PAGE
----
The story progresses the way of Half-Life, with few cutscenes and most information being given through enemy dialogue and small TVs scattered throughout the battlefield near troop emplacements. While it didn't work quite as well as it did in that classic, it does manage to firmly implant you in this chaotic and violent world. Often these TVs will give you information on weapons and situations as a hint of things to come. Most of these are given cleverly in the form of financial reports of the various weapons manufacturers from around the world giving both needed information and a glimpse into the way of the world.
War has been dehumanized and turned into a means to make a tidy profit. It's depressingly dark and fits well with the art style and sound in the game. However, there's virtually no character building placing Anderson as a nearly unfeeling and uncaring tool of death only there to follow orders and complete missions at all costs. Only once, in a short cutscene with a shot of Anderson's eyes widening, did I ever get the feeling that there was any kind of emotion under his scarred exterior and even then it's fleeting. Meanwhile Ugenberg stays a nearly faceless enemy that must be found and destroyed having little to no hand in things until the very end. The only main speaking part is that of Cecile Newcastel, Anderson's CO. She seems to be fairly attached to Anderson, which actually feels fairly out of place since you never hear a peep from Anderson and only actually see her on one occasion.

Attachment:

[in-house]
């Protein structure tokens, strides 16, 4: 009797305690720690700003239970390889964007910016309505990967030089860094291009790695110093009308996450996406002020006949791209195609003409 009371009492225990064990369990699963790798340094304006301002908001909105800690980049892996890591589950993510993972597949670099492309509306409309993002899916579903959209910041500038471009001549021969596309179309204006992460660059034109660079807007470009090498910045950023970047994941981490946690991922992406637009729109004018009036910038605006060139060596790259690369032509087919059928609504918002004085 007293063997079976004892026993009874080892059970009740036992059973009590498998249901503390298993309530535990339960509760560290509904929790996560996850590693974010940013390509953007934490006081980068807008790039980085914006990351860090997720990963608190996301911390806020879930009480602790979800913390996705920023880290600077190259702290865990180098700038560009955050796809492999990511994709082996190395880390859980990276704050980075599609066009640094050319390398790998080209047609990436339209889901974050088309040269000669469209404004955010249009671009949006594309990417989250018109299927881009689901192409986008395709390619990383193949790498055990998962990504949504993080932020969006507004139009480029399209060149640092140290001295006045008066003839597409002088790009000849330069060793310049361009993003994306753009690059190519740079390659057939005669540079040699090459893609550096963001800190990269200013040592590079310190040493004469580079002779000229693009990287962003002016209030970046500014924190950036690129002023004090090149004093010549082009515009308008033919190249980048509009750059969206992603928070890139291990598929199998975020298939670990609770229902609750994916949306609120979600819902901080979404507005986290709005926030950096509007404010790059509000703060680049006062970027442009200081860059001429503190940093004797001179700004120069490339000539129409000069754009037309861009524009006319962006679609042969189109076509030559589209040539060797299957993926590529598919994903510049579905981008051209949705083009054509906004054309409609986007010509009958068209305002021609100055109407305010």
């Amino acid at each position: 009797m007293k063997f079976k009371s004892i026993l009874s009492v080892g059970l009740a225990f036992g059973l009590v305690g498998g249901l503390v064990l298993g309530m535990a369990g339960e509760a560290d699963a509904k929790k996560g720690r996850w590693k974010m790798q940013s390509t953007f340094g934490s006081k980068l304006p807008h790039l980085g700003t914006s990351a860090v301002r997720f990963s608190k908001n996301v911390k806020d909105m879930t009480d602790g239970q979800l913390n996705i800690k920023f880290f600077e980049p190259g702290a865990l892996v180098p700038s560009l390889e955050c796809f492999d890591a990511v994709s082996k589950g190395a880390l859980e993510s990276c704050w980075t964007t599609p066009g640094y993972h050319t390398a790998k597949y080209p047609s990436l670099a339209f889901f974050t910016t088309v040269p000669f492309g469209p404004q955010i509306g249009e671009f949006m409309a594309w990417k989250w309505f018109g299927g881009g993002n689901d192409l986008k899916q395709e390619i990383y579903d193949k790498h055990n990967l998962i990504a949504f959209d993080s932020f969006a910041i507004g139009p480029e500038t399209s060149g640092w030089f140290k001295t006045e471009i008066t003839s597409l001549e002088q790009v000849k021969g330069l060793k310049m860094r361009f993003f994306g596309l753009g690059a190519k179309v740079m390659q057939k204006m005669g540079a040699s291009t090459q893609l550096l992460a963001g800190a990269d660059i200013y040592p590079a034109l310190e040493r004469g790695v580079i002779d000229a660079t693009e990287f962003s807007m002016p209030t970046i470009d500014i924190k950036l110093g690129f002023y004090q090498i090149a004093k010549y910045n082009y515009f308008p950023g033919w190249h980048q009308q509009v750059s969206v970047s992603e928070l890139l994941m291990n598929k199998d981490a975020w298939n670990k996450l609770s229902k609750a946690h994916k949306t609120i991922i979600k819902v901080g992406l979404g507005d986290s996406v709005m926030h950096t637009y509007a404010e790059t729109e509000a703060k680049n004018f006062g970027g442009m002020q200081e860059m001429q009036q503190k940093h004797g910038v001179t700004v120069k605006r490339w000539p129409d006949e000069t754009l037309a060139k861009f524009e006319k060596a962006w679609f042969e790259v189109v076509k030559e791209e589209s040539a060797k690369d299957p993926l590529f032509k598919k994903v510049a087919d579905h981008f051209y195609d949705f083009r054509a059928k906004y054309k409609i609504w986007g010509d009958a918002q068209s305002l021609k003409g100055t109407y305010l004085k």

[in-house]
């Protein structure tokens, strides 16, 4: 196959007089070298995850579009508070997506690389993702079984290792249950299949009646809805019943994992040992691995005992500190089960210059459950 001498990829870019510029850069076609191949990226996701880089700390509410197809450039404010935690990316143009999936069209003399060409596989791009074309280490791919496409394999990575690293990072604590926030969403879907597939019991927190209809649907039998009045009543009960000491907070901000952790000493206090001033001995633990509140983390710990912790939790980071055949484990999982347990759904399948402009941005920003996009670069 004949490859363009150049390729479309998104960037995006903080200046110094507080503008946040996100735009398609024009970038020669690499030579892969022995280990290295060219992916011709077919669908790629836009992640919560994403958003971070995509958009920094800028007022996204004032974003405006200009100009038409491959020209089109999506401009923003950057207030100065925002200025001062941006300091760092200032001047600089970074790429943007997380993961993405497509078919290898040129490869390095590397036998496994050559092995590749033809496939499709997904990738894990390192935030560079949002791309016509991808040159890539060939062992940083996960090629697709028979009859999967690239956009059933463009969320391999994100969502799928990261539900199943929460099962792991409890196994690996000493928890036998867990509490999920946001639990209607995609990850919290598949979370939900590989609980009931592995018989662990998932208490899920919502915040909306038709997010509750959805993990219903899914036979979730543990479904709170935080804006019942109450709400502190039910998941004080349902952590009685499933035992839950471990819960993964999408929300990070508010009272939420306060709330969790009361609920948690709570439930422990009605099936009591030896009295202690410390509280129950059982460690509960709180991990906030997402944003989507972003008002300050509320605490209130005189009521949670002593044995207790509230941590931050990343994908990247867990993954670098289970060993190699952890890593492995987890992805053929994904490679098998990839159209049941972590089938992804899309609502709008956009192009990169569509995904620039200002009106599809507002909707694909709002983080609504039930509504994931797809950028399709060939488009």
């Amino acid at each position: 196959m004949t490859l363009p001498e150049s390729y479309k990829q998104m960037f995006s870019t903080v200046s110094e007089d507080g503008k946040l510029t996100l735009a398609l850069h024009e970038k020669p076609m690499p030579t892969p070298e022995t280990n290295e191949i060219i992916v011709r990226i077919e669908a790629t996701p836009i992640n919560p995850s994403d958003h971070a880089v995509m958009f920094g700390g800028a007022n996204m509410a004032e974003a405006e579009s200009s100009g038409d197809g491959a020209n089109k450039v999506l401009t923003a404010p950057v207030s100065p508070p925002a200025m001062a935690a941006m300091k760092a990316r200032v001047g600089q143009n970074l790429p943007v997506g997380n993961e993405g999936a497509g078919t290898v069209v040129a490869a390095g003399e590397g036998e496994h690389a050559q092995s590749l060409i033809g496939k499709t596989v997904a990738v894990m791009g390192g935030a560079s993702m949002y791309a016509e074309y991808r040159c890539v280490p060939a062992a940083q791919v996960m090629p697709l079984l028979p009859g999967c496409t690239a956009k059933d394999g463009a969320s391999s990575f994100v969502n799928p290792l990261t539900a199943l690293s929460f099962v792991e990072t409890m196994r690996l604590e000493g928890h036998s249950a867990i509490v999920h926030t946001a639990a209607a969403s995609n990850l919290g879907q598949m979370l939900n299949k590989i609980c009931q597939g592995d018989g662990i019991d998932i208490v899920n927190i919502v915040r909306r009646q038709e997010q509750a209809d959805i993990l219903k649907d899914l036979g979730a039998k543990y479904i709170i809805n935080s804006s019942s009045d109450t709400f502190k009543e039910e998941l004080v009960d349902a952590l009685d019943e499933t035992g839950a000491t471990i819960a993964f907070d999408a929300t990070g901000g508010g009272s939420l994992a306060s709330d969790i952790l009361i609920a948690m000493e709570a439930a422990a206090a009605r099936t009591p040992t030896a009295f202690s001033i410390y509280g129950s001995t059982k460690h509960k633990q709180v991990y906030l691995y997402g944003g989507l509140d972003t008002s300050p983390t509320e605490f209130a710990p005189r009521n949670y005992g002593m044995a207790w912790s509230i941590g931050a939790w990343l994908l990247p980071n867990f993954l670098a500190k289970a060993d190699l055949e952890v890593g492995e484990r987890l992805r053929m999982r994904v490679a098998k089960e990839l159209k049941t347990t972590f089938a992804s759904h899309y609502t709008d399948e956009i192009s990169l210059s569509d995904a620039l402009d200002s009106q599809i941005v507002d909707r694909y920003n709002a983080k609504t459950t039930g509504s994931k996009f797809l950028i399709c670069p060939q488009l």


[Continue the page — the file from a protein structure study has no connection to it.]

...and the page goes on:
While the story may not be character driven, Iron Storm has plenty of style and atmosphere that rings perfectly to the subject matter. From the early levels that take place on both sides of the front line in the trenches of a hard fought war to the heavily armored trains and wrecked Reichstag, this is a deeply screwed up world. Everything is dark and rusty and more than a little ruined. You get the feeling like the whole thing could just fall apart and on top of your head at a moment's notice. Much of this is due to the fantastic texture work that went into the environments of the various levels. Things are just not nice and fancy in this world. Everything is made from the earth. Metal, wood, and dirt. The brown and gray color scheme brings this depressing reality to life and the construction of the ruined towns, steel fortresses, and war torn battlefields add to the flavor. It looks as though there is nothing left of Europe but a charred and bloody crater.